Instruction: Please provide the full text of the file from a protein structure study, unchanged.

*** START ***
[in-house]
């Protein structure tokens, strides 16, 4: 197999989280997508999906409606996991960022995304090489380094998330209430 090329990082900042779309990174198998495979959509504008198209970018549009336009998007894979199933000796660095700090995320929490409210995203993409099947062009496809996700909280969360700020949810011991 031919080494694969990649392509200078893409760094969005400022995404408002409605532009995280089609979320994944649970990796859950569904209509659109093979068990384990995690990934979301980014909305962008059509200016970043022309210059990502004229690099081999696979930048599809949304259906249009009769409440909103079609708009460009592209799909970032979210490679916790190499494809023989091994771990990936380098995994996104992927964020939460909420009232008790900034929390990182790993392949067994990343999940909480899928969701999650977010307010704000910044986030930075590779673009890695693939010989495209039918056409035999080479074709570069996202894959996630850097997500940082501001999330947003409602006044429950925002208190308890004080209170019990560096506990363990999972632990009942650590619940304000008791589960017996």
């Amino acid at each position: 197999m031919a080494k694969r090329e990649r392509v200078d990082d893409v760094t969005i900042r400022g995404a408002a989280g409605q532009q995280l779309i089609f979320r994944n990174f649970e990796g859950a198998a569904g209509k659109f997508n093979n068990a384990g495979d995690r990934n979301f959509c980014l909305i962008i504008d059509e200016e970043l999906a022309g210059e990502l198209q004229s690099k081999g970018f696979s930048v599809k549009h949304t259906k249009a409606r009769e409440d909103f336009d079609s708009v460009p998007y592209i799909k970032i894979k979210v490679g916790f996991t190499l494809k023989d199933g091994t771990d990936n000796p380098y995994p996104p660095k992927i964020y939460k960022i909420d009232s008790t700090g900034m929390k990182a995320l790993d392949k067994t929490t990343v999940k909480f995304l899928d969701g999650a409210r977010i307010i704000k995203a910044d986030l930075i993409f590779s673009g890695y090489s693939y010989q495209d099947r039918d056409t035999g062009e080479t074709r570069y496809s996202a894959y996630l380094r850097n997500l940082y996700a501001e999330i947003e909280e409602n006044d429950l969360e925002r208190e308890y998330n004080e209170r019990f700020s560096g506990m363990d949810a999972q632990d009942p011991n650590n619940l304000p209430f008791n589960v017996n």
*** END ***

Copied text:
[in-house]
């Protein structure tokens, strides 16, 4: 197999989280997508999906409606996991960022995304090489380094998330209430 090329990082900042779309990174198998495979959509504008198209970018549009336009998007894979199933000796660095700090995320929490409210995203993409099947062009496809996700909280969360700020949810011991 031919080494694969990649392509200078893409760094969005400022995404408002409605532009995280089609979320994944649970990796859950569904209509659109093979068990384990995690990934979301980014909305962008059509200016970043022309210059990502004229690099081999696979930048599809949304259906249009009769409440909103079609708009460009592209799909970032979210490679916790190499494809023989091994771990990936380098995994996104992927964020939460909420009232008790900034929390990182790993392949067994990343999940909480899928969701999650977010307010704000910044986030930075590779673009890695693939010989495209039918056409035999080479074709570069996202894959996630850097997500940082501001999330947003409602006044429950925002208190308890004080209170019990560096506990363990999972632990009942650590619940304000008791589960017996």
């Amino acid at each position: 197999m031919a080494k694969r090329e990649r392509v200078d990082d893409v760094t969005i900042r400022g995404a408002a989280g409605q532009q995280l779309i089609f979320r994944n990174f649970e990796g859950a198998a569904g209509k659109f997508n093979n068990a384990g495979d995690r990934n979301f959509c980014l909305i962008i504008d059509e200016e970043l999906a022309g210059e990502l198209q004229s690099k081999g970018f696979s930048v599809k549009h949304t259906k249009a409606r009769e409440d909103f336009d079609s708009v460009p998007y592209i799909k970032i894979k979210v490679g916790f996991t190499l494809k023989d199933g091994t771990d990936n000796p380098y995994p996104p660095k992927i964020y939460k960022i909420d009232s008790t700090g900034m929390k990182a995320l790993d392949k067994t929490t990343v999940k909480f995304l899928d969701g999650a409210r977010i307010i704000k995203a910044d986030l930075i993409f590779s673009g890695y090489s693939y010989q495209d099947r039918d056409t035999g062009e080479t074709r570069y496809s996202a894959y996630l380094r850097n997500l940082y996700a501001e999330i947003e909280e409602n006044d429950l969360e925002r208190e308890y998330n004080e209170r019990f700020s560096g506990m363990d949810a999972q632990d009942p011991n650590n619940l304000p209430f008791n589960v017996n």